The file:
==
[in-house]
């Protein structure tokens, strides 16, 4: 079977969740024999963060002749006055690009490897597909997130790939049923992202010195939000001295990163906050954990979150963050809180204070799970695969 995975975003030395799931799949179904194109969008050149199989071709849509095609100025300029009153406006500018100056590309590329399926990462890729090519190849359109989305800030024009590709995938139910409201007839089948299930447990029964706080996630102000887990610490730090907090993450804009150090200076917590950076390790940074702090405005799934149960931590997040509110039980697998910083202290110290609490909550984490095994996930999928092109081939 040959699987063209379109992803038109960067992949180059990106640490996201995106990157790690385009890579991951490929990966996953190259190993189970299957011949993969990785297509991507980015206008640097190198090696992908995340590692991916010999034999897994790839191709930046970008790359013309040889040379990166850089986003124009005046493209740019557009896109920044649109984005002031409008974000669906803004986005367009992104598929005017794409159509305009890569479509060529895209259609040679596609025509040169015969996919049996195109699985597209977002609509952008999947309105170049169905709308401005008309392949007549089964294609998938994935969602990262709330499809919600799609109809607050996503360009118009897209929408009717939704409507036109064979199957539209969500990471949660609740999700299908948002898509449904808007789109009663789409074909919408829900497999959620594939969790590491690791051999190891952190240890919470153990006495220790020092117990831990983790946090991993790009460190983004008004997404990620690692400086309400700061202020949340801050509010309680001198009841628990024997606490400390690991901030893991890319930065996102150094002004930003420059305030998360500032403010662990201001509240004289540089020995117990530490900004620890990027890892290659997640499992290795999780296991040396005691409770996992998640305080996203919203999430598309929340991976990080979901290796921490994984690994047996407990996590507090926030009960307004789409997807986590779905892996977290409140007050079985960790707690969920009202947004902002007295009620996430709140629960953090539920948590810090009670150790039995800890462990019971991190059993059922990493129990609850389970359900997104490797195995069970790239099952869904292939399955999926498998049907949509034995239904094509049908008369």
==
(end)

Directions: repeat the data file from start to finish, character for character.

[in-house]
């Protein structure tokens, strides 16, 4: 079977969740024999963060002749006055690009490897597909997130790939049923992202010195939000001295990163906050954990979150963050809180204070799970695969 995975975003030395799931799949179904194109969008050149199989071709849509095609100025300029009153406006500018100056590309590329399926990462890729090519190849359109989305800030024009590709995938139910409201007839089948299930447990029964706080996630102000887990610490730090907090993450804009150090200076917590950076390790940074702090405005799934149960931590997040509110039980697998910083202290110290609490909550984490095994996930999928092109081939 040959699987063209379109992803038109960067992949180059990106640490996201995106990157790690385009890579991951490929990966996953190259190993189970299957011949993969990785297509991507980015206008640097190198090696992908995340590692991916010999034999897994790839191709930046970008790359013309040889040379990166850089986003124009005046493209740019557009896109920044649109984005002031409008974000669906803004986005367009992104598929005017794409159509305009890569479509060529895209259609040679596609025509040169015969996919049996195109699985597209977002609509952008999947309105170049169905709308401005008309392949007549089964294609998938994935969602990262709330499809919600799609109809607050996503360009118009897209929408009717939704409507036109064979199957539209969500990471949660609740999700299908948002898509449904808007789109009663789409074909919408829900497999959620594939969790590491690791051999190891952190240890919470153990006495220790020092117990831990983790946090991993790009460190983004008004997404990620690692400086309400700061202020949340801050509010309680001198009841628990024997606490400390690991901030893991890319930065996102150094002004930003420059305030998360500032403010662990201001509240004289540089020995117990530490900004620890990027890892290659997640499992290795999780296991040396005691409770996992998640305080996203919203999430598309929340991976990080979901290796921490994984690994047996407990996590507090926030009960307004789409997807986590779905892996977290409140007050079985960790707690969920009202947004902002007295009620996430709140629960953090539920948590810090009670150790039995800890462990019971991190059993059922990493129990609850389970359900997104490797195995069970790239099952869904292939399955999926498998049907949509034995239904094509049908008369």